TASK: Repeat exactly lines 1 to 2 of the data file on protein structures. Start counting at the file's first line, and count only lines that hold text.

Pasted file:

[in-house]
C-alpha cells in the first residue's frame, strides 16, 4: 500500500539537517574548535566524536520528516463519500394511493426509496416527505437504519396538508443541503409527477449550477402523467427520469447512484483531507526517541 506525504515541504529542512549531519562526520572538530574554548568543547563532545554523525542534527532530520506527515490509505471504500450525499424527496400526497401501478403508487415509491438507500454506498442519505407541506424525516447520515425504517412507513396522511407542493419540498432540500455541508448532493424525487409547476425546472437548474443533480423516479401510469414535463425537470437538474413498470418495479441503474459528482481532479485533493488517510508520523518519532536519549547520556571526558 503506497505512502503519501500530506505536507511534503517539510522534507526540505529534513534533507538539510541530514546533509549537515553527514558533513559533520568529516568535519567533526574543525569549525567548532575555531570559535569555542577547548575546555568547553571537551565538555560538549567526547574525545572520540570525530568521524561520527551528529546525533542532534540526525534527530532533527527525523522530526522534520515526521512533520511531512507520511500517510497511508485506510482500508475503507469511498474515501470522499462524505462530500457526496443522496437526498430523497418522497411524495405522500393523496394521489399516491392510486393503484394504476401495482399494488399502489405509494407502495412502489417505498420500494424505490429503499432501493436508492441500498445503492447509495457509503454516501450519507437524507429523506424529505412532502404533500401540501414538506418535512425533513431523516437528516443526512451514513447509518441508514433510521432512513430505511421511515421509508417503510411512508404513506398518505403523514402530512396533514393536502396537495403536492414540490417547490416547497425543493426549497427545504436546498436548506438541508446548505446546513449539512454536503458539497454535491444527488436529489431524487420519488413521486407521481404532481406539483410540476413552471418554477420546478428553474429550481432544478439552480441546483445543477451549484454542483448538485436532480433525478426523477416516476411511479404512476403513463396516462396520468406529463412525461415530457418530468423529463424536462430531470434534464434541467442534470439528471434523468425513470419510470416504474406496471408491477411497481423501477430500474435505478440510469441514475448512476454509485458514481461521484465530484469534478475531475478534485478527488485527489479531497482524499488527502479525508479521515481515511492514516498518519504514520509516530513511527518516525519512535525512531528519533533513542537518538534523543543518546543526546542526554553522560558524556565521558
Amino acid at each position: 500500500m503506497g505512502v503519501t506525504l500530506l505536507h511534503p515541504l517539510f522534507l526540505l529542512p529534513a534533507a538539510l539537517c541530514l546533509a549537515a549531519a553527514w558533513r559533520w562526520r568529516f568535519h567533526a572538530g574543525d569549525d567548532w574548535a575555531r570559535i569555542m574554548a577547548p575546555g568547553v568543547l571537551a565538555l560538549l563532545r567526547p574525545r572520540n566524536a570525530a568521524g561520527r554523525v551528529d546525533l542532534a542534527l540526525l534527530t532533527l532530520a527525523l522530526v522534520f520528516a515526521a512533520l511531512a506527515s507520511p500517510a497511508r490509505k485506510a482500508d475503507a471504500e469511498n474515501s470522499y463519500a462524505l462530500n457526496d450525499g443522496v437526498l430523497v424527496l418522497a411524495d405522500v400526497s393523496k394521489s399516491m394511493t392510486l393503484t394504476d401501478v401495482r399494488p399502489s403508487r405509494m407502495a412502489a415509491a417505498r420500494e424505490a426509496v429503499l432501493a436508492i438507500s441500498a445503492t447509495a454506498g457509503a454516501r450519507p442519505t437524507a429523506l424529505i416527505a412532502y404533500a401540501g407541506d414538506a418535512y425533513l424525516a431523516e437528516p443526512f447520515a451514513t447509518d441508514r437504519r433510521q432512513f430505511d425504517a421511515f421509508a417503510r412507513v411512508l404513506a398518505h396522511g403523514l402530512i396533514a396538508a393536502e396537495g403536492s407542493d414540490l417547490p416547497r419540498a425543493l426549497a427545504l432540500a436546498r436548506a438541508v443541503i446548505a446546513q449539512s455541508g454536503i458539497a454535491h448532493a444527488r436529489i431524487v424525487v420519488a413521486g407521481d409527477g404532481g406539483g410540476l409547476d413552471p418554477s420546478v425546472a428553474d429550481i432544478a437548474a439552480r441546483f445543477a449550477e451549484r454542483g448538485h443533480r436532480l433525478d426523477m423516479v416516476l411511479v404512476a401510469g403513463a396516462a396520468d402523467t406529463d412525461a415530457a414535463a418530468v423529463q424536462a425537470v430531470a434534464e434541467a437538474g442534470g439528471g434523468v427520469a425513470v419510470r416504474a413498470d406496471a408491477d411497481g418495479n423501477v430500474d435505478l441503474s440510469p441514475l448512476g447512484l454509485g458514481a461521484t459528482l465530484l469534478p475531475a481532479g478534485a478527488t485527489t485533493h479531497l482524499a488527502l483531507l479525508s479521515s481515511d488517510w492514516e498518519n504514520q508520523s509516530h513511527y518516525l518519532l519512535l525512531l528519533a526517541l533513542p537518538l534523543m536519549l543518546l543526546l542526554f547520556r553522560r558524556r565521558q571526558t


[in-house]
C-alpha cells in the first residue's frame, strides 16, 4: 500500500539537517574548535566524536520528516463519500394511493426509496416527505437504519396538508443541503409527477449550477402523467427520469447512484483531507526517541 506525504515541504529542512549531519562526520572538530574554548568543547563532545554523525542534527532530520506527515490509505471504500450525499424527496400526497401501478403508487415509491438507500454506498442519505407541506424525516447520515425504517412507513396522511407542493419540498432540500455541508448532493424525487409547476425546472437548474443533480423516479401510469414535463425537470437538474413498470418495479441503474459528482481532479485533493488517510508520523518519532536519549547520556571526558 503506497505512502503519501500530506505536507511534503517539510522534507526540505529534513534533507538539510541530514546533509549537515553527514558533513559533520568529516568535519567533526574543525569549525567548532575555531570559535569555542577547548575546555568547553571537551565538555560538549567526547574525545572520540570525530568521524561520527551528529546525533542532534540526525534527530532533527527525523522530526522534520515526521512533520511531512507520511500517510497511508485506510482500508475503507469511498474515501470522499462524505462530500457526496443522496437526498430523497418522497411524495405522500393523496394521489399516491392510486393503484394504476401495482399494488399502489405509494407502495412502489417505498420500494424505490429503499432501493436508492441500498445503492447509495457509503454516501450519507437524507429523506424529505412532502404533500401540501414538506418535512425533513431523516437528516443526512451514513447509518441508514433510521432512513430505511421511515421509508417503510411512508404513506398518505403523514402530512396533514393536502396537495403536492414540490417547490416547497425543493426549497427545504436546498436548506438541508446548505446546513449539512454536503458539497454535491444527488436529489431524487420519488413521486407521481404532481406539483410540476413552471418554477420546478428553474429550481432544478439552480441546483445543477451549484454542483448538485436532480433525478426523477416516476411511479404512476403513463396516462396520468406529463412525461415530457418530468423529463424536462430531470434534464434541467442534470439528471434523468425513470419510470416504474406496471408491477411497481423501477430500474435505478440510469441514475448512476454509485458514481461521484465530484469534478475531475478534485478527488485527489479531497482524499488527502479525508479521515481515511492514516498518519504514520509516530513511527518516525519512535525512531528519533533513542537518538534523543543518546543526546542526554553522560558524556565521558